men, masculinities and gender politics

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Mourning masculinity

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When you’re told you’re going to die, you go through five stages: Denial, Anger, Bargaining, Depression and Acceptance. I remember learning about these Stages of Death and Dying, by Dr. Elizabeth Kubler-Ross.

I’ve noticed that, as men, we tend to go through these same stages when confronted with the reality of men’s violence against women.

Denial: “Surely it can’t be happening to so many millions of women! Aren’t most women lying about being victims of violence? I’d much rather make jokes about the violence than do something about it.”

Anger: “All you women who are whining about violence are just feminazis! I’m going to ignore you, make fun of you and turn up Rush Limbaugh when you try to get through to me.”

Bargaining: “There are studies that show women are just as violent! Men are the real victims – and feminism is the perpetrator! Besides, I know a male victim who tried to get help and couldn’t.”

Depression: “Wow – it really is my gender that creates all this violence? That’s awful. I’m crawling in a hole now.”

Acceptance: “How can I help?”

There are entire movements of men that seem stuck in one or more of these stages. The so-called “Father’s Rights” or “Men’s Rights” movements paint men as the real, unsung victims – the perpetrators of the violence are not just their female perpetrators, but the feminist movement for social change. And we feminists have apparently squelched all the evidence of male victimization in order to hang on to our cushy jobs and six-figure salaries.

Never mind that there is an avalanche of studies that point to men as the primary perpetrators of sexual assault, domestic violence, stalking and so many other violent crimes. The “Father’s Rights” folks usually haul out the same few studies that show relative gender violence parity – often by using flawed methodology – in order to try to bolster their arguments.

Sure, many in the “Father’s Rights” movement are men who have been “falsely” accused of abuse, rape or child rape. But many have not – for those folks, I wondered - why do they hang on to these beliefs in the face of overwhelming evidence? Kubler-Ross might shed some light on a possible answer.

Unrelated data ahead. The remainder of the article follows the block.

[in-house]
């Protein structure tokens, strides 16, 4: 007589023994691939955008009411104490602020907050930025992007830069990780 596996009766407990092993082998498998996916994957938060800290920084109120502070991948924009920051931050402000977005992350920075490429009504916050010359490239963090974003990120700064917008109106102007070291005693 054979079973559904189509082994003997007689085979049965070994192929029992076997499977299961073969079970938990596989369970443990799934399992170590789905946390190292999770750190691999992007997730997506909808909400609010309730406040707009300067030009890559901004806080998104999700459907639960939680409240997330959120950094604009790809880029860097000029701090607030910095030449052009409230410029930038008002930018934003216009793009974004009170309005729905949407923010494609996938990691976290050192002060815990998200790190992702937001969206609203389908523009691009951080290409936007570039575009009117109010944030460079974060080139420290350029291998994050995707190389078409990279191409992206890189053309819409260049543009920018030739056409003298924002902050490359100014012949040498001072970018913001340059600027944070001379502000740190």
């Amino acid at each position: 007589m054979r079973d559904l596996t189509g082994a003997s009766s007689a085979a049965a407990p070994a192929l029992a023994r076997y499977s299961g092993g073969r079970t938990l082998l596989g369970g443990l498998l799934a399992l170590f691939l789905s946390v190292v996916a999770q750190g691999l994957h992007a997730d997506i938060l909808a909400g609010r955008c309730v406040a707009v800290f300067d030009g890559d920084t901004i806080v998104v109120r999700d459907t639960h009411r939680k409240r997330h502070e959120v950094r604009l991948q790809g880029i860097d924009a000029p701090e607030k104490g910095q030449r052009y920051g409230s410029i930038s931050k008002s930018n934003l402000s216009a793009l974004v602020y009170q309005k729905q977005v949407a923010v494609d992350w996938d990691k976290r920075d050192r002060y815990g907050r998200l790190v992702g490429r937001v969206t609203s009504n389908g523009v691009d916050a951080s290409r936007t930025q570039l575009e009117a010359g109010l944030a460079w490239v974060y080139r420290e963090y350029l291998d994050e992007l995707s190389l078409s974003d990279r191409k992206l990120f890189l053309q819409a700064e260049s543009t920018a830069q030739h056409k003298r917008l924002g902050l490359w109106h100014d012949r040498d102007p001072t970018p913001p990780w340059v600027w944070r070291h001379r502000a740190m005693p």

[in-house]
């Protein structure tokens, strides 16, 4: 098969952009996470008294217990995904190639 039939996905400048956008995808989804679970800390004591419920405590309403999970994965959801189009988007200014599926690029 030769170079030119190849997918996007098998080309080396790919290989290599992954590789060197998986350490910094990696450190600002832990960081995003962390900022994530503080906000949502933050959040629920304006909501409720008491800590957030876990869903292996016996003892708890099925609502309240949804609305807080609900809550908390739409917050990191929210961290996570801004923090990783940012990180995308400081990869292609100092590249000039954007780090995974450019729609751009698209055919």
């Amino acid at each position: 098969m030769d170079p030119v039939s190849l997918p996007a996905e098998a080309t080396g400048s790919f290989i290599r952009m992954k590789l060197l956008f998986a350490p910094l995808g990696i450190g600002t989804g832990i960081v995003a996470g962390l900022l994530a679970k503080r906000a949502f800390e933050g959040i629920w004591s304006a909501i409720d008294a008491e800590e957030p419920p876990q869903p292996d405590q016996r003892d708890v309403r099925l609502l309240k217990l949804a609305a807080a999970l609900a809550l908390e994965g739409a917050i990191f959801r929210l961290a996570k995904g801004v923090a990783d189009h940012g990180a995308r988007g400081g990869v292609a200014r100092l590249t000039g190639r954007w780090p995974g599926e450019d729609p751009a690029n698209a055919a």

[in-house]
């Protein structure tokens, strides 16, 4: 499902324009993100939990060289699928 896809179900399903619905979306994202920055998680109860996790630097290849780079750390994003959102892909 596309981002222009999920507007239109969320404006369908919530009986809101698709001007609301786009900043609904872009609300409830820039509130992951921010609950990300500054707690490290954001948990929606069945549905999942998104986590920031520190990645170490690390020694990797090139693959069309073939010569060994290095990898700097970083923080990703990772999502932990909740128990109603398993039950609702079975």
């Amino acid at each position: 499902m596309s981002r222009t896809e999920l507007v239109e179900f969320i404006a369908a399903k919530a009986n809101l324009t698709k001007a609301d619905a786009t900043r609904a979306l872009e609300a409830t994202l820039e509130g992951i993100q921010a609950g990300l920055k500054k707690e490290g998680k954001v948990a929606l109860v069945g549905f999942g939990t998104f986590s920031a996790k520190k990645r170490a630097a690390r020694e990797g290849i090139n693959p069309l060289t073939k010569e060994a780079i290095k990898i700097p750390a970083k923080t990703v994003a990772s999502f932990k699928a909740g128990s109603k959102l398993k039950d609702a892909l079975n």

I think that for men, to accept the reality that our gender is responsible for so much violence changes our belief systems that we’ve long clung to. And not just any beliefs: our beliefs about masculinity, femininity, relationships, sex, power, friendships, pornography, violence, jokes, etc. That’s a lot of challenge for a lot of belief!

For some men, this kind of challenge can feel like death. And we respond in kind, going through the same stages as we would if it were a real death.

The process or reevaluating these beliefs can be painful. But the process has much less real suffering than, well, actual death does!

In the long term, once we have accepted that it’s our gender that’s responsible for much of this violence, the feeling can be extremely liberating. For myself, I’ve joined the feminist movement against men’s violence – the most amazing, inspiring, smart people I’ve ever met are in this movement.

I went through all of the five stages while learning from feminist women. During many of the stages, I blamed victims, belittled activists in the movement and was generally a pain in the butt for many feminist women. I’m not sure why these women stuck with me, but they did – now hopefully they think it was worth it.

Looking back, I’m embarrassed about my behavior during those stages. But I’m not the only guy to go through them – many guys don’t even make it through these stages, as I mentioned earlier. And since feminist women have told me that we need more men involved, I think it’s important to understand just how to involve men, and what challenges we’ll be facing when we do so.

For many men, to truly accept many feminist concepts will require a shift of consciousness and worldview that might feel like a death to them. So threatened, they may go through some of these stages of death and dying. If the rest of us (especially those of us who are men and have gone through the same stages ourselves) can hang with them and have some patience as they go through the stages, then I think more men will get involved and stay involved.

This is a tall order for many women working to end violence, considering the urgency to change men’s attitudes and behaviors immediately, in order to promote safety in these women’s communities. Having patience with men’s process is not something women need to take on – for those women willing to take it on, however, an idea of possible the root causes of our strange behavior will hopefully make that work easier.

22 January, 2008.

Ben Atherton-Zeman is a freelance writer living in Maynard. He can be reached at benazeman[at]hotmail.com.